China bites a hand holding treats
China bites a hand holding treats

Before the Lunar New Year, an alarming news story quietly circulated in the Chinese-language Internet. Preoccupied with holiday celebrations, no one paid much attention to it. Reportedly, the intelligence unit of Taiwan's military learned that, in January, the US had intercepted a "facts" report on Taiwan prepared by the General Staff Headquarters of the Chinese People's Liberation Army (PLA).

The report pointed out that entry-level military officers in the PLA, especially recent graduates from military schools or programs, uniformly hail the slogan "great unification of the motherland on the one-century anniversary of the 1911 Revolution (辛亥百年祖國大一統)." The year 2011 marks the centenary of the Qing Dynasty and the beginning of China's republican period. The report went on to detail the situation in Taiwan with great precision and accuracy. At the same time, this report is also the first major official report on Taiwan by the PLA that has come to light after the change of ruling party in Taiwan in 2000. Under the circumstances, it comes as no surprise that the US military gives so much weight to this confidential report.

Irrespective of what the real motive for making the report may have been, it would be outlandish for the PLA to use this report to brainwash its entry-level military officers and thereby build a consensus for Chinese unification in 8 years. At that time, China will be facing a post-Olympic-Games economic upheaval. With its hands full, how can it possibly unify with Taiwan?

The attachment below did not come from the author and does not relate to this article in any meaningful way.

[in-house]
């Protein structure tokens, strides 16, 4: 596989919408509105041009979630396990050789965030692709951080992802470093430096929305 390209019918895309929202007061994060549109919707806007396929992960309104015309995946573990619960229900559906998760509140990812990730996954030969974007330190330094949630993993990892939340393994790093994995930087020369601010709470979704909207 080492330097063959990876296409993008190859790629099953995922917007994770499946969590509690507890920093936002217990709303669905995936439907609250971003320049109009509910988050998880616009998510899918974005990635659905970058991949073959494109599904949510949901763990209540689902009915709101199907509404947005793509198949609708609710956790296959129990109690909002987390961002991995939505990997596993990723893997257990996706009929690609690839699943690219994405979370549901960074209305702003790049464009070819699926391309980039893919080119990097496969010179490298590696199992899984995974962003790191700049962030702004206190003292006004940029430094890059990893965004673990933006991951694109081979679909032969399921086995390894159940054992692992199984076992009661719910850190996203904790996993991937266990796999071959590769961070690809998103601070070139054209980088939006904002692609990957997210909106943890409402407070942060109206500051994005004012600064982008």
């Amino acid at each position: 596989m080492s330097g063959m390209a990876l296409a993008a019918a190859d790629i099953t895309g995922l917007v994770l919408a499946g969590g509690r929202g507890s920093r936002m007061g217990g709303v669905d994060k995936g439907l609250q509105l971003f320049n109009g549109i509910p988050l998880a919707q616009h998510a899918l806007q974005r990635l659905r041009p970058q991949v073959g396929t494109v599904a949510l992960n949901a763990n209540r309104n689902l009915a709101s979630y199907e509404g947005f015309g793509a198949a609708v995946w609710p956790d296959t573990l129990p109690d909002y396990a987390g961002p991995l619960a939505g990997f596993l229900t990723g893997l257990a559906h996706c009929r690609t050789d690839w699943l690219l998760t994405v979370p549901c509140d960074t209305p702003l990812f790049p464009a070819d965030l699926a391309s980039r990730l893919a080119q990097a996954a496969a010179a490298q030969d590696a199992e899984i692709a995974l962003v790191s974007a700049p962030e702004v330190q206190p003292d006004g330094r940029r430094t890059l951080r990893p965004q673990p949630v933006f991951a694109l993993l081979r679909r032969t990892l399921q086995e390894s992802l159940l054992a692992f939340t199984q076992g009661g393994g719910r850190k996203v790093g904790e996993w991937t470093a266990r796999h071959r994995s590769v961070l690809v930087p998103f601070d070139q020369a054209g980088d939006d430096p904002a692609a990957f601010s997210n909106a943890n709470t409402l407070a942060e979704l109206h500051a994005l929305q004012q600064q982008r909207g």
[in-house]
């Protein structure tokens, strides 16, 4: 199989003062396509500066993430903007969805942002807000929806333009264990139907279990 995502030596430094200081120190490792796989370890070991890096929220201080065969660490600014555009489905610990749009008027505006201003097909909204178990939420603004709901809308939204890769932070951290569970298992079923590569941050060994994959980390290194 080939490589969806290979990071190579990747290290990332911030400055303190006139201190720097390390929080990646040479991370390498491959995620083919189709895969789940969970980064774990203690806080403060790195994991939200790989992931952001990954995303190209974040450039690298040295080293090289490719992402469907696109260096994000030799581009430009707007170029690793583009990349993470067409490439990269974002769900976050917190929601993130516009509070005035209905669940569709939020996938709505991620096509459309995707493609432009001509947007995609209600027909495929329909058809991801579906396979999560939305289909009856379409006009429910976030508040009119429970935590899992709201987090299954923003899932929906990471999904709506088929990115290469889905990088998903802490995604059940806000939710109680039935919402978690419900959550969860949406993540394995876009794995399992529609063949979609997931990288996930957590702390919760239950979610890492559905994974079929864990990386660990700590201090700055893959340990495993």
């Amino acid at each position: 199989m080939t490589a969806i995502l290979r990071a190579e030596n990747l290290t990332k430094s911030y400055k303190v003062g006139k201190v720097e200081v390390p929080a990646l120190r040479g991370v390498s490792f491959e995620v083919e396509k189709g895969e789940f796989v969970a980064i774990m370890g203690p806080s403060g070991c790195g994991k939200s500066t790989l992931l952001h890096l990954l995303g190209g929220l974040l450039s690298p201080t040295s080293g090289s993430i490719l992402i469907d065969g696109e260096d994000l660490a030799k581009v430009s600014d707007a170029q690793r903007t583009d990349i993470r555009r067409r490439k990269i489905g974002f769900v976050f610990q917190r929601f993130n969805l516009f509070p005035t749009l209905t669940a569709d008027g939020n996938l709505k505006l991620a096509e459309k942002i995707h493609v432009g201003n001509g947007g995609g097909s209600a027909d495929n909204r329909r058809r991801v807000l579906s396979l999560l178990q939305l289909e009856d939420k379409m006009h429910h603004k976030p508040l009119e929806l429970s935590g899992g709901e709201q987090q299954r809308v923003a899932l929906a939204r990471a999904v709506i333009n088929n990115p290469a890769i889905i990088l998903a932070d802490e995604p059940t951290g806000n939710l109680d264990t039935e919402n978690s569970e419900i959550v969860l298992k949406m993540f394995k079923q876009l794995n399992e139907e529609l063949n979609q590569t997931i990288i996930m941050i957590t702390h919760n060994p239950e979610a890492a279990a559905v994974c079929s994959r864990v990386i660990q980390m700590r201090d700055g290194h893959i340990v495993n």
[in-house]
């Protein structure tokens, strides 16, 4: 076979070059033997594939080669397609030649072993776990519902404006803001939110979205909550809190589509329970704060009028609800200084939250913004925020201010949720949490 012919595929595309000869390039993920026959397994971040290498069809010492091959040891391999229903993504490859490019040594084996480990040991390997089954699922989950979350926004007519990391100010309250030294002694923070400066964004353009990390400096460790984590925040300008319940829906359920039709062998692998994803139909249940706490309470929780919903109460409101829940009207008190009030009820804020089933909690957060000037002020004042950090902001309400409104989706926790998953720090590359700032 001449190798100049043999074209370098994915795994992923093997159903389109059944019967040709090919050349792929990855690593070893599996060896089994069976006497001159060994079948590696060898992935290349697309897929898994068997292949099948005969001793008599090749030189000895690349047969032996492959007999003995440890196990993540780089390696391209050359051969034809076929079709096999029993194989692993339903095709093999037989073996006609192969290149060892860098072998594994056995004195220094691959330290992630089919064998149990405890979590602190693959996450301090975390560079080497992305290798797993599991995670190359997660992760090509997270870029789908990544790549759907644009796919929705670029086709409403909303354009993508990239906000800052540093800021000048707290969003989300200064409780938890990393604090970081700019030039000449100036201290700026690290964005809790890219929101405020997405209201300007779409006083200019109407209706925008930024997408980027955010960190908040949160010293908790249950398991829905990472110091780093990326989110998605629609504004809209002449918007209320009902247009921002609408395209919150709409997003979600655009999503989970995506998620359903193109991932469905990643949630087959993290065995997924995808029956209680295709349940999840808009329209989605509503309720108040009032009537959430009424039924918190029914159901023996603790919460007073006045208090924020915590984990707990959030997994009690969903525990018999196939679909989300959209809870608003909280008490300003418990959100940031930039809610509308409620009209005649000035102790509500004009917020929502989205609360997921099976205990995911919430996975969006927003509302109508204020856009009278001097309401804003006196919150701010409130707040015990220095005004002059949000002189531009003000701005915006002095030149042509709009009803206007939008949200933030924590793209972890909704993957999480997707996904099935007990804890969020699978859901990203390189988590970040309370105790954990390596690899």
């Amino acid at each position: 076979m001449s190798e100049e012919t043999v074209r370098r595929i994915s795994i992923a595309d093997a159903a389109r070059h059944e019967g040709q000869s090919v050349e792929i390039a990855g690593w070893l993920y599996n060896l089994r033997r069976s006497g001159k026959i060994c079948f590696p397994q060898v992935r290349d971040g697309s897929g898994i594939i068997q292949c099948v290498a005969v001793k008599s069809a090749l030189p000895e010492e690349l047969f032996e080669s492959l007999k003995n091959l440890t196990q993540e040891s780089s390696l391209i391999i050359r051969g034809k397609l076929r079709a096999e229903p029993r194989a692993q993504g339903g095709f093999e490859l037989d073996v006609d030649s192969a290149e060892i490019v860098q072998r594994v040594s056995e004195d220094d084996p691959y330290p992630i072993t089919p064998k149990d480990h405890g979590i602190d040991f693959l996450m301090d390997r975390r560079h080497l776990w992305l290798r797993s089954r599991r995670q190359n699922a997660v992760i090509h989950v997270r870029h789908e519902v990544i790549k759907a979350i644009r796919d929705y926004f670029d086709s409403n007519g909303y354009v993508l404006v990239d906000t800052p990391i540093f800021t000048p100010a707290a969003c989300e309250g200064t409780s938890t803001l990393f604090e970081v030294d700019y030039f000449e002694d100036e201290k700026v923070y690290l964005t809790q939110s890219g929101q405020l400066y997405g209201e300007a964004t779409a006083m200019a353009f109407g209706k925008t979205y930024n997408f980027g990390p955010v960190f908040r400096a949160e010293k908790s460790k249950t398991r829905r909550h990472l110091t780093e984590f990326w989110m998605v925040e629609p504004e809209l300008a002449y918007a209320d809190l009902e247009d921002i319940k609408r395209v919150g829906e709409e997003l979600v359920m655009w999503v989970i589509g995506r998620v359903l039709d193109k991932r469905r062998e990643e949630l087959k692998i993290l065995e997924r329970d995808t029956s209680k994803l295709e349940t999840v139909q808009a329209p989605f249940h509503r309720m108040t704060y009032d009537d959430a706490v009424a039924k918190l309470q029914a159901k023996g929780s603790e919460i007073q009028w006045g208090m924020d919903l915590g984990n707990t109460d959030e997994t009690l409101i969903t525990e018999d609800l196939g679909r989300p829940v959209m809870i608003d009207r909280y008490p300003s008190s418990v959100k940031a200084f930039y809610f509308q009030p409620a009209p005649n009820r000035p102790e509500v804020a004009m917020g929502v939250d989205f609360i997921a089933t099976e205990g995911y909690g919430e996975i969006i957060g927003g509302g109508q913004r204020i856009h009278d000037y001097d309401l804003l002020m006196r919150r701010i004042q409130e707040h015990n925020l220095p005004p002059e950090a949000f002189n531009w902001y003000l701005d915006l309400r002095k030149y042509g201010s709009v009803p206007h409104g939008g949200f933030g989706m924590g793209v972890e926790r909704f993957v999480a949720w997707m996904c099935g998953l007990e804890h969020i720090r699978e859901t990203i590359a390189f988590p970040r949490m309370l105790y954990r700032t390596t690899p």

A news story appearing in the Liberty Times after the Lunar New Year pointed out that, despite local semiconductor manufacturers' intention to open up 8-inch wafer fabs across the Strait, China is actively plotting to undermine world praise for them. President of the Taiwan Semiconductor Industry Association (TSIA) Morris Chang (張忠謀) revealed that China's government body which regulates its semiconductor businesses also wants to join the World Semiconductor Council (WSC), but demands that TSIA's membership name be revised to reflect its "local" status. Both Chang and the members of the TSIA Board oppose the name change. Whether the Chinese side will join the WSC in May remains unknown.

Chang said he went to Beijing to communicate with Chinese officials. TSIA also sent other representatives to negotiate with China, expressing their objections to the proposed name change. But they report that China won't accept it. Chang believes WSC members are like allies who work together to promote the chipmakers as a whole. TSIA truly welcomes China's entry into the WSC, but, if as a member, China is thinking about dwarfing Taiwan politically, then TSIA finds it unacceptable. In particular, since WSC members are mostly private organizations, there is really no reason to drag politics into it.

Beijing lusts after Taiwan's semiconductor technologies and investment money, but at the same time makes a lot of under-the-table moves to demean Taipei. This is despicable. Hopefully, China can realize its own priorities, focus on its economy, improve its standard of living, and deal with its widening income gap.

Before the 2008 Olympics Games are held in Beijing it would also do well to polish its "backward" image. China should take care of its domestic affairs before it begins to make a fuss over the cross-strait issues and fantasize about a "great Chinese unification."